My affaire l’amour with French parenting continues: A review of “French Kids Eat Everything”

Share

A few weeks ago, I reviewed “Bringing Up Bebe” by Pamela Druckerman before I even finished reading it. Well, let’s just say, I loved it. We immediately implemented a few of the principles – the sleeping and eating schedule is a sanity saver, and Thomas is happily sleeping through the night and eating even more voraciously than before. I’m also feeling much less guilt about our weekly date night and my weekly yoga class, and finding that Thomas can understand and follow direction – at least some of the time – if I calmly and firmly show him what is expected. Of course, this won’t work overnight, but I believe my 10 month old son is capable of great things, if I am only patient and consistent.

With that book finished, and the results already promising, I wanted more!  I downloaded and began listening to “French Kids Eat Everything: How Our Family Moved to France, Cured Picky Eating, Banned Snacking, and Discovered 10 Simple Rules for Raising Happy, Healthy Eaters,” by Karen Le Billon.  This wonderful book delves even deeper into one segment of what Druckerman covered pretty extensively in Bringing Up Bebe: the foundation of French parenting is food, the unspoken rules that surround it, and the correlated life lessons that spring from French food culture.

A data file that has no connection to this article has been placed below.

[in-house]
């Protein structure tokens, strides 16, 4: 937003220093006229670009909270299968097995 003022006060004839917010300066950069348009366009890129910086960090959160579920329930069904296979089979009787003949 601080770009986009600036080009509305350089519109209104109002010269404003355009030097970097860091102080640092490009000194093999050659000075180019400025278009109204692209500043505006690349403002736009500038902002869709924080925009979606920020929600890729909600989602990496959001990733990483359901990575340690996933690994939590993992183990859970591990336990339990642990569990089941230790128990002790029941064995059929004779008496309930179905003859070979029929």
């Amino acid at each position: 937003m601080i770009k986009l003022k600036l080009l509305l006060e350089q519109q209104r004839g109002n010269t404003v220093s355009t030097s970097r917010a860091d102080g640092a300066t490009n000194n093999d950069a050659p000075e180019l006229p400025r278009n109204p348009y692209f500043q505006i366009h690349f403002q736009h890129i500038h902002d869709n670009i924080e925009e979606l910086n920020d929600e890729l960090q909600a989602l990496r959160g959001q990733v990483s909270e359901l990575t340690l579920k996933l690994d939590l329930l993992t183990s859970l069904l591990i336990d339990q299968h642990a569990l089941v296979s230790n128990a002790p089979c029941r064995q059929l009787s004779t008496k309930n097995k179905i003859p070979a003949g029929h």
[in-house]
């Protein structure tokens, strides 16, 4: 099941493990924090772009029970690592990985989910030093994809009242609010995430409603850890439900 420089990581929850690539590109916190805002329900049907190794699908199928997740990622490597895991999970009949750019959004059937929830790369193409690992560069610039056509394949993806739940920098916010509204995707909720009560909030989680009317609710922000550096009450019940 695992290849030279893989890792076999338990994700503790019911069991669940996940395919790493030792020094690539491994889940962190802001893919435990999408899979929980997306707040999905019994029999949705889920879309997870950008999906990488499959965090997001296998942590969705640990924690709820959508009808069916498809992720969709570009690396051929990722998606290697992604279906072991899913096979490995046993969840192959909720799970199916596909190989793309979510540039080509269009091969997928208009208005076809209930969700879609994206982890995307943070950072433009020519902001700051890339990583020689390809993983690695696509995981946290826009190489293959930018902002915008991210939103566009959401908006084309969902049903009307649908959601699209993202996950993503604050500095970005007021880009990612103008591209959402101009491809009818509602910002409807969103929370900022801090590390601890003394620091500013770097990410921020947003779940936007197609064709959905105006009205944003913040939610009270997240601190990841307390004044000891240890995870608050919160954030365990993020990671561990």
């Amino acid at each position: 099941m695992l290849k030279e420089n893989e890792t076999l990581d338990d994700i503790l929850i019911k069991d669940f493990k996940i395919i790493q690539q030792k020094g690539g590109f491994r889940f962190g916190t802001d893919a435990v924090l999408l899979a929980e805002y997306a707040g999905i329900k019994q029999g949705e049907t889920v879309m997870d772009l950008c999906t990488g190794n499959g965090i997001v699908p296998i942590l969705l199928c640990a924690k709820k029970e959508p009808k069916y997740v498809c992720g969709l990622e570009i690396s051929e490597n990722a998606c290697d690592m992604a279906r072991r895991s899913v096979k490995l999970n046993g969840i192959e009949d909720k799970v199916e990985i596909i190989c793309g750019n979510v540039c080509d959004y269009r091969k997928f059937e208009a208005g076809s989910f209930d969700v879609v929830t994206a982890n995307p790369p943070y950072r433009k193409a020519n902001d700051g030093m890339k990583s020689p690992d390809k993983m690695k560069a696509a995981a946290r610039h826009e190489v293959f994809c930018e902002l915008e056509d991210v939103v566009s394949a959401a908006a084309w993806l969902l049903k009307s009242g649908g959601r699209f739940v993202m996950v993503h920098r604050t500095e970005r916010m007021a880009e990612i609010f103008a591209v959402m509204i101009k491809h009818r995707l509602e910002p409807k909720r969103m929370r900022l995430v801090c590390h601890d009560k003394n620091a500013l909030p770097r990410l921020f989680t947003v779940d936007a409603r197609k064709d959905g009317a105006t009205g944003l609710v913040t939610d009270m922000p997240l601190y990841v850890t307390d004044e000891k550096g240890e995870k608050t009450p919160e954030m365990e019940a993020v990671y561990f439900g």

I’m not going to beat around the bush here – if you have a picky eater, it is almost 100% your fault as a parent. I say this based on the French food rules that Le Billon teased out during the year she and her family, which included two VERY picky eaters, spent in France. Throughout the book, it’s clear that most of her kids’ eating habits were created and fostered by Le Billon’s own eating and cooking habits, food anxiety, general stress, and deprioritization of food.

If French kids (and truthfully, kids everywhere but here) can eat vegetables, fish, spicy foods, and other foods not deemed kid-friendly, then yours can too. American kids (including yours) don’t have strange and special needs – they mostly have parents who have let their children dictate the family’s eating habits, are picky themselves, or have no idea how to make food as important as it should be given its central role in our health.